Playing for Keeps

Playing for Keeps

Improvisation in the Aftermath

The contributors to Playing for Keeps examine the ways in which musical improvisation can serve as a method for negotiating violence, trauma, systemic inequality, and the aftermaths of war and colonialism. Outlining the relation of improvisatory practices to local and global power structures, they show how in sites as varied as South Africa, Canada, Egypt, the United States, and the Canary Islands, improvisation provides the means for its participants to address the past and imagine the future. In addition to essays, the volume features a poem by saxophonist Matana Roberts, an interview with pianist Vijay Iyer about his work with U.S. veterans of color, and drawings by artist Randy DuBurke that chart Nina Simone's politicization. Throughout, the contributors illustrate how improvisation functions as a model for political, cultural, and ethical dialogue and action that can foster the creation of alternate modes of being and knowing in the world.

Contributors. Randy DuBurke, Rana El Kadi, Kevin Fellezs, Daniel Fischlin, Kate Galloway, Reem Abdul Hadi, Vijay Iyer, Mark Lomanno, Moshe Morad, Eric Porter, Sara Ramshaw, Matana Roberts, Darci Sprengel, Paul Stapleton, Odeh Turjman, Stephanie Vos
  • Cover
  • Contents
  • Acknowledgments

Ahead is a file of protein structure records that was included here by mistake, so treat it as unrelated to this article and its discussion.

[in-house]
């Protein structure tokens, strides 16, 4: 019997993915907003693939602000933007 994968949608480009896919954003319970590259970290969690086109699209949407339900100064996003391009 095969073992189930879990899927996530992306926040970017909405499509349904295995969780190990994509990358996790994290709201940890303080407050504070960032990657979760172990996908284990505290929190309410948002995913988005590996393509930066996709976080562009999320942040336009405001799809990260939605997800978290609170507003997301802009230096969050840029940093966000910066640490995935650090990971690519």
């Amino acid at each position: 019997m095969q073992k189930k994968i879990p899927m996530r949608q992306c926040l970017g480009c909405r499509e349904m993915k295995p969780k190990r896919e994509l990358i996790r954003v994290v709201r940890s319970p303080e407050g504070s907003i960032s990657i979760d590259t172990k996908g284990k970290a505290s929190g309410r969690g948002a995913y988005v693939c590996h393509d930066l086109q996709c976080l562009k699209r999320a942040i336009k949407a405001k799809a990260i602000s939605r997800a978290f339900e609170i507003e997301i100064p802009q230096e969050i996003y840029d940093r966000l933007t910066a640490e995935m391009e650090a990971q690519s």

• Playing for Keeps: An Introduction
  • One. Manifesto
  • Two. The Exhibition of Vandalizim: Improvising Healing, Politics, and Film in South Africa
  • Three. The Rigors of Afro/Canarian Jazz: Sounding Peripheral Vision with Severed Tongues
  • Four. “Opening Up a Space That Maybe Wouldn’t Exist Otherwise”/Holding It Down in the Aftermath
  • Five. Experimental and Improvised Norths: The Sonic Geographies of Tanya Tagaq’s Collaborations with Derek Charke and the Kronos Quartet
  • Six. Nina Simone: CIVIL JAZZ!
  • Seven. Free Improvised Music in Postwar Beirut: Differential Sounds, Intersectarian Collaborations, and Critical Collective Memory
  • Eight. Street Concerts and Sexual Harassment in Post-Mubarak Egypt: Ṭarab as Affective Politics
  • Nine. Improvisation, Grounded Humanity, and Witnessing in Palestine: An Interview with Al-Mada’s Odeh Turjman and Reem Abdul Hadi
  • Ten. Silsulim (Improvised “Curls”) in the Vocal Performance of Israeli Popular Music: Identity, Power, and Politics
  • Eleven. Three Moments in Kī Hō‘alu (Hawaiian Slack Key Guitar): Improvising as a Kanaka Maoli (Native Hawaiian) Adaptive Strategy
  • Twelve. From Prepeace to Postconflict: The Ethics of (Non)Listening and Cocreation in a Divided Society
  • Contributors
  • Index
    • A
    • B
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    • D
    • E
    • F
    • G
    • H
    • I
    • J
    • K
    • L
    • M
    • N
    • O
    • P
    • R
    • S
    • T
    • U
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